Next Honda Ridgeline Will Have Conventional Styling, Updated Tech
New Truck Should Appear in 2015 or 2016
Late last year, Honda showed us a teaser sketch of the new Honda Ridgeline, and it’s obvious that the truck’s next generation is going to abandon lots of the, um, unique styling elements of the previous truck. The sketch shows that the truck will likely have more dedicated three-box styling, and the current truck’s flying buttresses are (finally) gone.
This move will likely pay off for Honda, since the polarizing styling was probably the biggest obstacle for potential truck buyers, who are a famously traditional bunch. Potential owners may have also taken exception to the Ridgeline’s unibody construction and transverse engine mounting, as well as Honda’s relative lack of experience in the utility-vehicle segment compared to other midsize truck manufacturers. Those issues will be harder to overcome.
We’d bet that Honda will do its best to convince traditional truck buyers of the next Ridgeline’s merits by incorporating tons of new technology. For evidence of that, look to the Ridgeline’s assembly-line brother, the Acura MDX.
In its redesign for the 2014 model year (which we loved), the MDX implemented Honda’s current Earth Dreams suite of technology, which includes direct fuel injection, cylinder deactivation, and lower-friction engine components for the 3.5L V-6. The end result in the MDX was vastly increased fuel efficiency, and we expect the same for the next Ridgeline. If the 2016/2017 Ridgeline could match the current MDX’s EPA fuel economy ratings of 18/27 mpg, then the truck would have best-in-class V6 fuel economy.
The MDX also lost weight and gained rigidity for 2014, thanks primarily to updated front and rear suspension designs. Overall, weight loss was around 300 pounds, which brought the seven-seat SUV down to between 4,025 and 4,332 pounds, depending on specification. Since the previous-generation MDX and current Ridgeline weigh about the same, it would be reasonable to expect similar weight loss for the next Ridgeline. If it could drop the pounds like the MDX did, it would weigh less than or the same as other four-wheel drive, crew cab midsize trucks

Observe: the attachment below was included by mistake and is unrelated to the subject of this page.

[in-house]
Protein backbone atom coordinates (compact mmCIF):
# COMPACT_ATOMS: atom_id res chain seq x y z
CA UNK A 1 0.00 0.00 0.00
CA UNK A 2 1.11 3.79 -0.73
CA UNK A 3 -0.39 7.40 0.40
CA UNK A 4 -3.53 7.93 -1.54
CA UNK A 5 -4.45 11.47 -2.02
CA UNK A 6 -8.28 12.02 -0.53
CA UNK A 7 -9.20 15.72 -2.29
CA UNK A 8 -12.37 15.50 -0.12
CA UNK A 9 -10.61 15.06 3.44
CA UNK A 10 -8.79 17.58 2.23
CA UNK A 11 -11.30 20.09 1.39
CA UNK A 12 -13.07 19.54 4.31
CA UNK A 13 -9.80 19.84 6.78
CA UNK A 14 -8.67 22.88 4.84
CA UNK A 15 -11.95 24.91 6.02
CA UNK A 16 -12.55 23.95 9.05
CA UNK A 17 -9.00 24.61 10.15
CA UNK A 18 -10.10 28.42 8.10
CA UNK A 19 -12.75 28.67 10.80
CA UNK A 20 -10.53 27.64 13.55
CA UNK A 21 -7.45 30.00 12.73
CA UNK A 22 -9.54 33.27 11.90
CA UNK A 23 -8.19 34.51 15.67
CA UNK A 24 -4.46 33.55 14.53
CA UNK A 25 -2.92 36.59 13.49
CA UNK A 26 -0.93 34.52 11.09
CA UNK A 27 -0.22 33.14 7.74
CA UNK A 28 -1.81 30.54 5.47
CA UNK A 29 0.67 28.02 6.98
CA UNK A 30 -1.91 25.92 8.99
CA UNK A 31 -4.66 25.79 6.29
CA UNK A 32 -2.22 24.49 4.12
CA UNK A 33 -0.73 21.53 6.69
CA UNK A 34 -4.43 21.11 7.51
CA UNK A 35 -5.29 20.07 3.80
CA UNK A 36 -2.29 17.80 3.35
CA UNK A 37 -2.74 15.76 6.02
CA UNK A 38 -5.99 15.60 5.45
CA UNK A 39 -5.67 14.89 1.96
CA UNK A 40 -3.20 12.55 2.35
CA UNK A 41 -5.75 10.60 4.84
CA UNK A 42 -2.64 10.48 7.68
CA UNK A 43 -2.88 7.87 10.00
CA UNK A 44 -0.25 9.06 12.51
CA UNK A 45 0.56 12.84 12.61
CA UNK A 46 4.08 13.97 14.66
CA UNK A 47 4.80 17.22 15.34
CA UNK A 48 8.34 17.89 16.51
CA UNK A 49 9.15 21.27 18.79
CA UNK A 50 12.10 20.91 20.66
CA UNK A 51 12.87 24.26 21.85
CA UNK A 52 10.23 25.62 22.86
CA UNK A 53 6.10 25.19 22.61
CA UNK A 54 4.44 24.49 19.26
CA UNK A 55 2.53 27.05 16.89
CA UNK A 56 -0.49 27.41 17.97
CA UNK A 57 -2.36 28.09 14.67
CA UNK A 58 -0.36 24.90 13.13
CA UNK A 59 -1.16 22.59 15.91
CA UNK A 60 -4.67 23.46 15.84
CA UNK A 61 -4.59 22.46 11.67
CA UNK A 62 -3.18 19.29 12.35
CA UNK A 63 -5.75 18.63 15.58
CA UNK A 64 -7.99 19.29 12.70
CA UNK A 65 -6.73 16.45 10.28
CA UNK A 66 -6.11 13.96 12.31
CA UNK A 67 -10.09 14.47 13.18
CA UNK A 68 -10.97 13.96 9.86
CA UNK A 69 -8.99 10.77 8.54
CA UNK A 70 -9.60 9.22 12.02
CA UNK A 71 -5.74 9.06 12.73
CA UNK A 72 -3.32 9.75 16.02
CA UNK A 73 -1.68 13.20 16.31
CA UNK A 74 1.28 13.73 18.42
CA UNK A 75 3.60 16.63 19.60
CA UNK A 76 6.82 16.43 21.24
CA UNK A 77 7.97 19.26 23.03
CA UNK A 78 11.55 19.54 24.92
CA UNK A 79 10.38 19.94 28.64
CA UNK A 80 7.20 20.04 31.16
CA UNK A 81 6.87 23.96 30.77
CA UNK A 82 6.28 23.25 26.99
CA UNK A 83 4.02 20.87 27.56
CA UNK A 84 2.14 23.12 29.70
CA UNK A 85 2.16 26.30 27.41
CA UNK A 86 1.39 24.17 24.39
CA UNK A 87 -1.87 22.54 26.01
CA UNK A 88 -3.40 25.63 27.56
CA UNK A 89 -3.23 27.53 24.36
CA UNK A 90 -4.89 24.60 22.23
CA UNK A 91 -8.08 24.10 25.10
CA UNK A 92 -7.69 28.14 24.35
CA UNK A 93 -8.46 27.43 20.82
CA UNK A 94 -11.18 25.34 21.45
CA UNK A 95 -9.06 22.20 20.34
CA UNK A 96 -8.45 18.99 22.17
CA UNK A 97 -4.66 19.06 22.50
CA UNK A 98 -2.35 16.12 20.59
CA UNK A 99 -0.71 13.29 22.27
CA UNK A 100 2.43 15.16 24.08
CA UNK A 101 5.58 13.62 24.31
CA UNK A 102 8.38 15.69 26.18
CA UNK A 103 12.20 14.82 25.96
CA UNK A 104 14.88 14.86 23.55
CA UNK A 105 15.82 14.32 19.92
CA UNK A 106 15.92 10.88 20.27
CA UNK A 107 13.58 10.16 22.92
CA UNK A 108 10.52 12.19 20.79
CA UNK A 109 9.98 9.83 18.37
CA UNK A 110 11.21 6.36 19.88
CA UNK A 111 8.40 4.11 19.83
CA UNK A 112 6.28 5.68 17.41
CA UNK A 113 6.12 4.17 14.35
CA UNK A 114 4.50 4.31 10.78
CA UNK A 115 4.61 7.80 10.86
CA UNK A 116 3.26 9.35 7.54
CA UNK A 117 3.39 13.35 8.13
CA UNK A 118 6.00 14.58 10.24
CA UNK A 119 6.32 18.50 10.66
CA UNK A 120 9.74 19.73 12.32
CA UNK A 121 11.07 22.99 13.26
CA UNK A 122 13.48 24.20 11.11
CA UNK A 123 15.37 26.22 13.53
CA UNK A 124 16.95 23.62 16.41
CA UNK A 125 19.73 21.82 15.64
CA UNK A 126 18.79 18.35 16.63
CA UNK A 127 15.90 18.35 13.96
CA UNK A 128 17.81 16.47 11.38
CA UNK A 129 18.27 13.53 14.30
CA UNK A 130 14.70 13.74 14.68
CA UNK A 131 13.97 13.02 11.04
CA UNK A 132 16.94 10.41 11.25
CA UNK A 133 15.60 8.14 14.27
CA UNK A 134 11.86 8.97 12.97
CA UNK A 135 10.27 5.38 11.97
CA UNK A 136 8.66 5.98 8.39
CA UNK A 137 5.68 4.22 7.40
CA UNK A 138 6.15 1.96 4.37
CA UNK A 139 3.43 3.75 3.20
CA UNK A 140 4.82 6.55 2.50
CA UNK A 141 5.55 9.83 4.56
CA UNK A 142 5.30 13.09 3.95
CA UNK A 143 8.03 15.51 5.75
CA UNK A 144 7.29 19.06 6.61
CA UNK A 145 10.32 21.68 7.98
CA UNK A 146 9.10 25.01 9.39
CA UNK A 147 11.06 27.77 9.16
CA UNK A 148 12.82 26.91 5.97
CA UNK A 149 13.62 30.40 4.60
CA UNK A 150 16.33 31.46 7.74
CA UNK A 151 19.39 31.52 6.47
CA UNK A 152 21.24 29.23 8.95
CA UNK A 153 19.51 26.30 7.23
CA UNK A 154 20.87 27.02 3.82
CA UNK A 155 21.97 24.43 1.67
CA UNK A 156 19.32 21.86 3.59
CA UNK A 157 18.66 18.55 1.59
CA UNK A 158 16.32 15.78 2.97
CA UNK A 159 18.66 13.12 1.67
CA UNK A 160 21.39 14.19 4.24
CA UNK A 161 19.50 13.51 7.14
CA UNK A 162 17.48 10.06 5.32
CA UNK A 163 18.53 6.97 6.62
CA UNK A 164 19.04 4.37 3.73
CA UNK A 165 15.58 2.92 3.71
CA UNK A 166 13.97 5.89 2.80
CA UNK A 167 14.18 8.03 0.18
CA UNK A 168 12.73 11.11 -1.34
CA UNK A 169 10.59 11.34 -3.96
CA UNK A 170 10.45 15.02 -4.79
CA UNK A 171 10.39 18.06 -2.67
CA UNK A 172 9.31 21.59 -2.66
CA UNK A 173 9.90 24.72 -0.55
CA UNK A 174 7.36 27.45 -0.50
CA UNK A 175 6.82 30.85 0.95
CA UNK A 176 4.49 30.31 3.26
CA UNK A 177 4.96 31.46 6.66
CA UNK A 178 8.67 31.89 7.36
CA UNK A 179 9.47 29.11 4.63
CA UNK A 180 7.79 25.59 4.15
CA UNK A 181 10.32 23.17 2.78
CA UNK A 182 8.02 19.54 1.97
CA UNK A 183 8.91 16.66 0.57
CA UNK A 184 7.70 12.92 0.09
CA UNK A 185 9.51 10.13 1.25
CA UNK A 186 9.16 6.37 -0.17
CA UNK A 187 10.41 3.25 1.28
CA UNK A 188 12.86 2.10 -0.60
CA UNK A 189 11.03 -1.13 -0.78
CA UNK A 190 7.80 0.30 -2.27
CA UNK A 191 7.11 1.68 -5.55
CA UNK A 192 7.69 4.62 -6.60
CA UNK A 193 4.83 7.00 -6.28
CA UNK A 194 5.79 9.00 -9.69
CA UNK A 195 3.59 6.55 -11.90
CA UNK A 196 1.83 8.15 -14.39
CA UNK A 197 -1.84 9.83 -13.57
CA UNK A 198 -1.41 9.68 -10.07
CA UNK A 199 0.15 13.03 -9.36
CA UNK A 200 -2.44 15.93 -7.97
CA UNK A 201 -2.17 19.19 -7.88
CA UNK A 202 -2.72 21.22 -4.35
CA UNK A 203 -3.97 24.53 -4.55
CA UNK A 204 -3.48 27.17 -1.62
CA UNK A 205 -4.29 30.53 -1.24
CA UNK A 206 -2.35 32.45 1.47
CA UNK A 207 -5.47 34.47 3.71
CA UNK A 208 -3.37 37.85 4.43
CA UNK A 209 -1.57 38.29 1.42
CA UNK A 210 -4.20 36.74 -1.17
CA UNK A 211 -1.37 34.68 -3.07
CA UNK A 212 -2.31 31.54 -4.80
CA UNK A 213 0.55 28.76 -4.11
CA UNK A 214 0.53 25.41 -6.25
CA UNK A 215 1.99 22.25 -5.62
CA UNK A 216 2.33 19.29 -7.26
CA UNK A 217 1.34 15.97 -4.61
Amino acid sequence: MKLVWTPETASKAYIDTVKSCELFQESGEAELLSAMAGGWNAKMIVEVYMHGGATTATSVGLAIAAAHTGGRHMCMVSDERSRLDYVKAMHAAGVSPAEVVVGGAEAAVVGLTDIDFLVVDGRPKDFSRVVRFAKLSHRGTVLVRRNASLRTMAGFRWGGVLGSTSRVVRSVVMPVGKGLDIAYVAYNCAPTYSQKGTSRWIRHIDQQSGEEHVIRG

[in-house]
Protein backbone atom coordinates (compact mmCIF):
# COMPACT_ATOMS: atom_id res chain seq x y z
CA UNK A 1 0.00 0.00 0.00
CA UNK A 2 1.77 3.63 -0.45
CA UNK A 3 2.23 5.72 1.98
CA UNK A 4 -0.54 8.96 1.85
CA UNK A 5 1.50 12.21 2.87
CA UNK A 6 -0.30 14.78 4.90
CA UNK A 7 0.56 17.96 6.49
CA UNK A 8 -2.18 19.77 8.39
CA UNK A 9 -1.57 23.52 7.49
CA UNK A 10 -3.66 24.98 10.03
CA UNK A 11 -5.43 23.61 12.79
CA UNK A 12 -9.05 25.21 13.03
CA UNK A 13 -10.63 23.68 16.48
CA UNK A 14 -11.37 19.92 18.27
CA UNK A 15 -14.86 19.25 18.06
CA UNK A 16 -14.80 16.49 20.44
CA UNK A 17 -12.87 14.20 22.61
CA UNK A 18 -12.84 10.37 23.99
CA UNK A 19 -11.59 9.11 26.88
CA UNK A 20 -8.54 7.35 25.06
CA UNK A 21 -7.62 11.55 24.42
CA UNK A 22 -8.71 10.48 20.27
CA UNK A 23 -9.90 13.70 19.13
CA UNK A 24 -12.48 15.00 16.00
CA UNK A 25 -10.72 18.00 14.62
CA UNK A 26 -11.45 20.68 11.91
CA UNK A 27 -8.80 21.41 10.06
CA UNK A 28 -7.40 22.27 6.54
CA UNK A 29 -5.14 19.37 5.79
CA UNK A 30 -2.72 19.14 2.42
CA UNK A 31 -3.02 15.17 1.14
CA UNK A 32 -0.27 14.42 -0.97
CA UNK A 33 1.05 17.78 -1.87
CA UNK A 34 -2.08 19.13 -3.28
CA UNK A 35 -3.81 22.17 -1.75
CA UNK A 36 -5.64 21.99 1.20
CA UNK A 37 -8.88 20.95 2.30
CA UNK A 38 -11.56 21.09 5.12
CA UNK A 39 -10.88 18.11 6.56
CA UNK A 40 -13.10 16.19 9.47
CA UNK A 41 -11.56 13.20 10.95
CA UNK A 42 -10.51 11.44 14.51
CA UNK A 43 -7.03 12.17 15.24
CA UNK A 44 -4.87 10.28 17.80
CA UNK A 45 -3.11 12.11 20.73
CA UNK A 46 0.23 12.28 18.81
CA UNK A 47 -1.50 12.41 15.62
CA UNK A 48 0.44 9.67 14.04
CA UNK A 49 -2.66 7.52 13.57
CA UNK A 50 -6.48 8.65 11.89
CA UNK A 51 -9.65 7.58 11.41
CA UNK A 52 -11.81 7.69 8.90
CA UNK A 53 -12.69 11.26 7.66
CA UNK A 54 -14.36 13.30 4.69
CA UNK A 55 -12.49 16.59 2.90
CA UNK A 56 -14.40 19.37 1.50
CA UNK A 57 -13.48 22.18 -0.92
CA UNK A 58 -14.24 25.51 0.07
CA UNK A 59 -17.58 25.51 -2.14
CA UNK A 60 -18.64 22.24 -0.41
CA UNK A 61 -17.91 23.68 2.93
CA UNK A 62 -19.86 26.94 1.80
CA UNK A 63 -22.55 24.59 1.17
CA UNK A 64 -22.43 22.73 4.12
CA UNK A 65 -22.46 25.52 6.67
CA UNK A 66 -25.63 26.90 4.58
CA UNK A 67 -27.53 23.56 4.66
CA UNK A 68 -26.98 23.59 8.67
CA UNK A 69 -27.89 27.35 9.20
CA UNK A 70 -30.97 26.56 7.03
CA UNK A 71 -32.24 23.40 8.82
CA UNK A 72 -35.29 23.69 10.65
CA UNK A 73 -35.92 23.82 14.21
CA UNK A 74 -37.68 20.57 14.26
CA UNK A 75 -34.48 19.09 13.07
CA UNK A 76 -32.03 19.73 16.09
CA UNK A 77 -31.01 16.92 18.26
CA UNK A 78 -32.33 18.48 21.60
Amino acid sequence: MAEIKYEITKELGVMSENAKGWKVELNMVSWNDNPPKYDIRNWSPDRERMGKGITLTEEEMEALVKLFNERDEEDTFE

That brings up another Ridgeline liability. The GMC Canyon/Chevy Colorado, Toyota Tacoma, and Nissan Frontier are available in two different cab configurations, two different bed lengths, and two different engines each, with the added choice of two-wheel drive or four-wheel drive. The current Ridgeline was a one-size-fits-some truck, available as a crew cab with a short bed and all-wheel drive. Honda is going to have to allow for some variety if it wants to break through the midsize pickup segment, and that can be difficult when using a unibody design.
Even without offering multiple different configurations, Honda will probably have a hit on its hands with the next Ridgeline. It may never sell as well as other midsize trucks, but it doesn’t have to for it to be profitable, since it shares so many parts with Honda’s popular Odyssey, Pilot, and Acura’s slam-dunk MDX. Besides, the questionable styling is probably its biggest shortcoming, and with that fixed, families and truck buyers can focus on its class-competitive payload and towing ratings, comfortable interior, and Honda’s ease of ownership.
What do you think? What were the current Ridgeline’s biggest faults? What does it need to change for it to be a success?